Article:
So I think both experiences have encountered with jazz. Winter Morning Walks was more the looseness, the collective improvisation. The St. Paul Chamber Orchestra was the aspect of jazz time. Those were the challenges.

TP: Moving back to Minnesota: at what sage as an undergraduate did you start becoming acquainted with the big band tradition?

MS: I would say at the end of my first year, getting into my second year. Then I started going to the rehearsals of the big band all the time. The big band was pretty good. It wasn’t great, probably. To me, it was really good. But the director was quite well known. His name was Dr. Frank Bencrushuto(?). He was a good friend of Bill Evans. He’s died. My big regret is I missed… Bill Evans came to town and I didn’t even know it. It was before I knew. I’d just come to Minnesota. It was one of the last things he did, I think.

TP: He died in September 1980.

MS: Yeah, and I started college fall of 1979. He was there, and I didn’t know, and within a year, I was a complete Bill Evans freak—and I’d missed my moment.

TP: In doing your early big band charts, were you transcribing stuff off records…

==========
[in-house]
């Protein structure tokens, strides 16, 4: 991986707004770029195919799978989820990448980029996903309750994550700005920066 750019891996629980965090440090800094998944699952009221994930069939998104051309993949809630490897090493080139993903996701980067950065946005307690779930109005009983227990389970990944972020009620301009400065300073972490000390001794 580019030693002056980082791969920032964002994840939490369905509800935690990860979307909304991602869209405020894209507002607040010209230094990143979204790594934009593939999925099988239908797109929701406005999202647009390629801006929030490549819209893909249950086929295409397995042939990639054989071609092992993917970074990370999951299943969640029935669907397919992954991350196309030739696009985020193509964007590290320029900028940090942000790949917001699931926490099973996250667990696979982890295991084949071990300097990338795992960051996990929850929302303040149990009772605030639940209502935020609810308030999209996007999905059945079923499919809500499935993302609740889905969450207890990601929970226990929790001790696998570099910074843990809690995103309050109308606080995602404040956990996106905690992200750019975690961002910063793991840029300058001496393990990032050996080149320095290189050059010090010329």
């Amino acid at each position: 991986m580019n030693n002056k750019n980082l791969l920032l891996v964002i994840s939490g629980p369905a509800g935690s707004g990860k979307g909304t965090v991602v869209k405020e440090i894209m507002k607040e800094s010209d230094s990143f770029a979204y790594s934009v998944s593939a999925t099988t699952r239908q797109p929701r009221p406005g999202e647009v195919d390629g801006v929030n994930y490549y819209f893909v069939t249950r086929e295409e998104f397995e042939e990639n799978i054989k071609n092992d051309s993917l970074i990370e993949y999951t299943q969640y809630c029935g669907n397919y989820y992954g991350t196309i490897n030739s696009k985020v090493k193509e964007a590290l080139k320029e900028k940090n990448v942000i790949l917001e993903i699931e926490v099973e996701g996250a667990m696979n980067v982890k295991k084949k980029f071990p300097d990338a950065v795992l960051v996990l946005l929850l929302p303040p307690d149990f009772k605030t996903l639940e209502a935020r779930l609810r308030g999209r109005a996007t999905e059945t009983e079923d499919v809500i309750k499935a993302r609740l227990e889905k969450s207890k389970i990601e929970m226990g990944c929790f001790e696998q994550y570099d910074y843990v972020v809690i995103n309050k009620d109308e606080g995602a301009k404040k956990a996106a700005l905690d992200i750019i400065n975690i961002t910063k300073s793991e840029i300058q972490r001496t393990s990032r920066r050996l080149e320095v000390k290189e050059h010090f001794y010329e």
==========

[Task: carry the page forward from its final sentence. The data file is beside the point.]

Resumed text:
MS: Just trying to write. Listening to things. Not so much transcribing, but listening a lot. Watching scores go by when the big band would rehearse. Just listening to everything from “Splanky” with the Basie band, to Mingus, to Gil Evans, to Thad Jones. I love Thad Jones. I listened to a whole variety of things, and just… Then in graduate school, I got into Bob Moses’ things. Just taking it all in and trying everything. Everything from Rob McConnell, the clean, blended stuff, and then the open forms of Bob Brookmeyer, to the loudness of Mingus and the exuberance of Thad Jones. There’s a great book… I studied them out of books. There was a really great book (it might be out at the house) where it takes charts by Brookmeyer, Thad Jones, Neal Hefti, and it analyzes them and what makes them each unique. Their writing and orchestration is so different.

TP: I don’t want to do a gotcha thing, but did Ellington come into the picture during those years?

MS: Oh, yeah. Do you know The Greatest Concert In The World? It’s on Pablo. It’s got everything in it. Ella sings with the band…